You may read about a sentimental succubus, a vengeful seamstress’s ghost, Victorian mourning gone horribly wrong, and, of course, Mrs Daffodil’s efficient tidying up after a distasteful decapitation in A Spot of Bother: Four Macabre Tales.

 

Encore: A Bashful Bridegroom: 1830s

Country Wedding, John Lewis Krimmel, 1820

A Bashful Bridegroom

Senator Sebastian, of Arkansas, was a native of Hickman county, Tenn. On one occasion a member of Congress was lamenting his bashful awkwardness. “Why,” said the

A Bashful Bridegroom

Senator Sebastian, of Arkansas, was a native of Hickman county, Tenn. On one occasion a member of Congress was lamenting his bashful awkwardness. “Why,” said the senator from Rackensack, “you don’t know what bashfulness is. Let me tell you a story, and when I get through I will stand the bob if you don’t agree that you never knew anything about bashfulness and its baneful effects. I was the most bashful boy west of the Alleghenies. I wouldn’t look at a girl, much less speak to a maiden; but for all that I fell desperately in love with a sweet, beautiful neighbor girl. It was a desirable match on both side, and the old folks saw the drift, and fixed it up. I thought I should die, just thinking of it. I was a gawky, awkward country lout about nineteen years old. She was an intelligent, refined and fairly well educated girl in a country and at a time when the girls had superior advantages, and were therefore superior in culture to the boys. I fixed the day as far as I could have put it off. I lay awake in a cold perspiration as the time drew near, and shivered with agony and thought of the terrible ordeal. The dreadful day came. I went through with the program somehow in a dazed, confused, mechanical sort of a way, like an automaton booby through a supper where I could eat nothing, and through such games as “Possum Pie,” “Sister Phoebe,” and all that sort of thing. The guests one by one departed, and my hair began to stand on end. Beyond the awful curtain of Isis lay the terrible unknown. My blood grew cold and boiled by turns. I was in a fever and then an ague, pale and flushed by turns. I felt like fleeing into the woods, spending the night in the barn, leaving for the west never to return. I was deeply devoted to Sallie. I loved her harder than mule can kick; but that terrible ordeal!—I could not, dare not stand it. Finally the last guest was gone, the bride retired, the family gone to bed, and I was left alone—horror of horrors, alone with the old man. “John,” said he, “you can take that candle, you will find your room just over this. Goodnight, John, and may the Lord have mercy on your soul,” and with a mischievous twinkle in his fine gray eye the old man left the room. I mentally said “Amen” to his “Heaven help you,” and when I heard him close a distant door, staggered to my feet and seized the farthing dip with nervous grasp. I stood for some minutes contemplating my terrible fate, and the inevitable and speedy doom about to overwhelm me. I knew that it could not be avoided, and yet I hesitated to meet my fate like a man. I stood so long that three love letters had grown in the wick of the tallow dip and a winding sheet was decorating the side of the brass candle-stick. A happy thought struck me. I hastily climbed the stair, marked the position of the landing, and the door of the bridal chamber. I would have died before I would have disrobed in that holy chamber, where awaiting me a trembling and beautiful girl, a blushing maiden, “clothed upon” with her own beauty and modesty, and her snowy robe de nuit. I would make the usual preparations without, blow out the light, open the door, and friendly night would shield my shrinking modesty and bashfulness and grateful darkness at least mitigate the horror of the situation. It was soon done. Preparations for retiring were few and simple in their character in Hickman, altogether consisting of disrobing, and owing to the scarcity of cloth in those days man was somewhere near the Adamic state when he was prepared to woo sweet sleep. The dreadful hour had come; I was ready. I blew out the light, grasped the door-knob with a deathly gripe and a nervous clutch; one moment and it would be over.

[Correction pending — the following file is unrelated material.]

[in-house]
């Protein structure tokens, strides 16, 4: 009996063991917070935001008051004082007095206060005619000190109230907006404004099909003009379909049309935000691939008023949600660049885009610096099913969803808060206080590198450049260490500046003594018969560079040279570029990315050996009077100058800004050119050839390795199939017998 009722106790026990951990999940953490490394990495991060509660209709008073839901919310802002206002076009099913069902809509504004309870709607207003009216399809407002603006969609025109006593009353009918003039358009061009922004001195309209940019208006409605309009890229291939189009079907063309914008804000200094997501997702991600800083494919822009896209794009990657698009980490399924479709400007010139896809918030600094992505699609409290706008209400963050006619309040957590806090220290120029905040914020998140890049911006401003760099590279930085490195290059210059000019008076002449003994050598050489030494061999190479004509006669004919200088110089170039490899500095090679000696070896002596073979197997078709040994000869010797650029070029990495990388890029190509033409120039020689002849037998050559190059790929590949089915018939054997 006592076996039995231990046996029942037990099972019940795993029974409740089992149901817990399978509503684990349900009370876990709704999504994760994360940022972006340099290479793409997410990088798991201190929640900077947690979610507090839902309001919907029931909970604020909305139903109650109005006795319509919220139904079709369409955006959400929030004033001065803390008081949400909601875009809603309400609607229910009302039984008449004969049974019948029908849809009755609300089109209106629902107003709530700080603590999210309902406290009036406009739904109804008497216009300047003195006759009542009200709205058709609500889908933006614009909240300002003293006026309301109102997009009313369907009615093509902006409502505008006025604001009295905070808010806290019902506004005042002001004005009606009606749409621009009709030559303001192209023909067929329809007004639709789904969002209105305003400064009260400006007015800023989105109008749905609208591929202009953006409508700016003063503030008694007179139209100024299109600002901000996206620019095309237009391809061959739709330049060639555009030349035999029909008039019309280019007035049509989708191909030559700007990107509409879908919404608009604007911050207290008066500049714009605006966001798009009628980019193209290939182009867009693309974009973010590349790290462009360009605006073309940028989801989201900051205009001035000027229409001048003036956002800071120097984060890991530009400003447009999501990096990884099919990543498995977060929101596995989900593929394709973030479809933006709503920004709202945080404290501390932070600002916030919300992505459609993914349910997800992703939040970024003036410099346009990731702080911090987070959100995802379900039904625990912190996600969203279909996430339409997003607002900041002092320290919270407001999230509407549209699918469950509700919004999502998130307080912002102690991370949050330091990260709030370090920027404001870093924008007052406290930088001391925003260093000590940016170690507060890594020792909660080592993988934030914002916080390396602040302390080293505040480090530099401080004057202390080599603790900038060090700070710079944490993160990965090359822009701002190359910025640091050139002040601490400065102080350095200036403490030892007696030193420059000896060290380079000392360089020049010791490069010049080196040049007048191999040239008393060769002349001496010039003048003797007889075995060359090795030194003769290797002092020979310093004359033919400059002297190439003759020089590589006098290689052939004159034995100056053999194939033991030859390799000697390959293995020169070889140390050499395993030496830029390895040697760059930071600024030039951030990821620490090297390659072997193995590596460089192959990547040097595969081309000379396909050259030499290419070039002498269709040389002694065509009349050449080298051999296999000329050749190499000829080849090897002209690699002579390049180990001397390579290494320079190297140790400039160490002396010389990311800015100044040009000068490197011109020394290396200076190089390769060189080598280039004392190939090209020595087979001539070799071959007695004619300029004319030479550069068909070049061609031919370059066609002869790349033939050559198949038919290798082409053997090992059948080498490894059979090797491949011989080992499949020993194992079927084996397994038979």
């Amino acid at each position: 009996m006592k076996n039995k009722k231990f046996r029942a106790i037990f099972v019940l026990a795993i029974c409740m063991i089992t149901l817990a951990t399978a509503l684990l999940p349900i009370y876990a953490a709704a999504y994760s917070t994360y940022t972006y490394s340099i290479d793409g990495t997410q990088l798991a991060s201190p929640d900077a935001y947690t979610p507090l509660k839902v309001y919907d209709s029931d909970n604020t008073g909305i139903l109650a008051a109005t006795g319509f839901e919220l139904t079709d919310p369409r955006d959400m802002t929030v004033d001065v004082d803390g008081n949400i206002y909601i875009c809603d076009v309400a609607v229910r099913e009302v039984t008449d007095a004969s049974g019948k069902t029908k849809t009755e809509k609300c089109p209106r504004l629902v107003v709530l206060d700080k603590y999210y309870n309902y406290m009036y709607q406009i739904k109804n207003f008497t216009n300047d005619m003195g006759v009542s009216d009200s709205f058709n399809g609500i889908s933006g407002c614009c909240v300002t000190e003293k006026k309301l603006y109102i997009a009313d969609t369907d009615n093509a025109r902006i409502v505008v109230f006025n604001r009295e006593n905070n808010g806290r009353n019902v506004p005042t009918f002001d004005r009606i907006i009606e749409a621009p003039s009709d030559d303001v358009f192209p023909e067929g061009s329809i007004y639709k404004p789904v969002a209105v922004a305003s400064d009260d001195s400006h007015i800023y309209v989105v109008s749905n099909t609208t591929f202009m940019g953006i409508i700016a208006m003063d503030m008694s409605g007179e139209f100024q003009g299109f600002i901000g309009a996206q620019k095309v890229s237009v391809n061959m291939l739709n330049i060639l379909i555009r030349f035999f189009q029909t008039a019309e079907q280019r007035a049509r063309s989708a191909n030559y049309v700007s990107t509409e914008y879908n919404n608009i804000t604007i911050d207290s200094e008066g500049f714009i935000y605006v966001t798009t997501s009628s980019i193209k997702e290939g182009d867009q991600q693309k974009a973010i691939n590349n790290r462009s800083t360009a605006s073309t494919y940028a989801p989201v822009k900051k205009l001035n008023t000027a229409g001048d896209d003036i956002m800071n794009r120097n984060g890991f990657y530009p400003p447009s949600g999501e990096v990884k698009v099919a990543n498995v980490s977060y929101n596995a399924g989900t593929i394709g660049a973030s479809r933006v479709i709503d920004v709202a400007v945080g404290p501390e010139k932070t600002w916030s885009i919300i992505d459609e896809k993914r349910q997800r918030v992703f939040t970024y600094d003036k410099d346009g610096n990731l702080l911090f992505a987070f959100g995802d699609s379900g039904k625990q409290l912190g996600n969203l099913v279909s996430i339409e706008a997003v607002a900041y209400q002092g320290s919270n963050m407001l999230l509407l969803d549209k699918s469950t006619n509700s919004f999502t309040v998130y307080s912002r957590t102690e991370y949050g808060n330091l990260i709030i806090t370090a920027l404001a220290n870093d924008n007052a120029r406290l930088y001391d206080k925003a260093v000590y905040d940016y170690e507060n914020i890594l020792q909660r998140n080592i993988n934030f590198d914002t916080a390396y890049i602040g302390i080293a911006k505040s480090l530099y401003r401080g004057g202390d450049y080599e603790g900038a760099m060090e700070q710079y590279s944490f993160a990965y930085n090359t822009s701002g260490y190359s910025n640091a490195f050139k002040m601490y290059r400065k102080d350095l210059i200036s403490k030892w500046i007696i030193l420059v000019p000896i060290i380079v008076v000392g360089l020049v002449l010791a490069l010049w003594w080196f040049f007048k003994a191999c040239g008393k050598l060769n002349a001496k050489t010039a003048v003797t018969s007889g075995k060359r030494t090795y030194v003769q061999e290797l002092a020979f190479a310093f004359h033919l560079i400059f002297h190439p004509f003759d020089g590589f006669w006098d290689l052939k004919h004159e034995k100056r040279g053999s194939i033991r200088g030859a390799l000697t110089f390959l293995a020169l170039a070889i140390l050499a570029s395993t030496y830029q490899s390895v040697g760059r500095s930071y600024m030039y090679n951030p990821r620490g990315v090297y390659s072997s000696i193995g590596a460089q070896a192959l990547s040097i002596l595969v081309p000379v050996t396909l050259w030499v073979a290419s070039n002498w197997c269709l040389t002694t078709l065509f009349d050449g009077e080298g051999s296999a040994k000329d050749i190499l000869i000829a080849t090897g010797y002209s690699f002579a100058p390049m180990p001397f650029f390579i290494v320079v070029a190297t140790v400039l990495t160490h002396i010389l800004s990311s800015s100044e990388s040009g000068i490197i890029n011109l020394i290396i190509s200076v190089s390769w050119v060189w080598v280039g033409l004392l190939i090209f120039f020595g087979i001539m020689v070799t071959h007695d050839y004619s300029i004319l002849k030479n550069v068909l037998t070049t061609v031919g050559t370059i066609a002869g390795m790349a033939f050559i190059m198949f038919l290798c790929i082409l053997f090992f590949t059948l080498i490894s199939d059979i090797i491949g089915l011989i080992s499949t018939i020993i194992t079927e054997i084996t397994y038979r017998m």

One moment and it wasn’t over by a d__n sight. I leaped within, and there around a glowing hickory fire, with candles brightly burning on the mantel and bureau, was the blushing bride, surrounded by the six lovely bridesmaids.”

The Fresno [CA] Republican 24 June 1882: p. 1

Mrs Daffodil really has nothing to add….

Mrs Daffodil invites you to join her on the curiously named “Face-book,” where you will find a feast of fashion hints, fads and fancies, and historical anecdotes

You may read about a sentimental succubus, a vengeful seamstress’s ghost, Victorian mourning gone horribly wrong, and, of course, Mrs Daffodil’s efficient tidying up after a distasteful decapitation in A Spot of Bother: Four Macabre Tales.

 

Piloted by a Spirit: 1870s

PILOTED BY A SPIRIT.

By A. Y.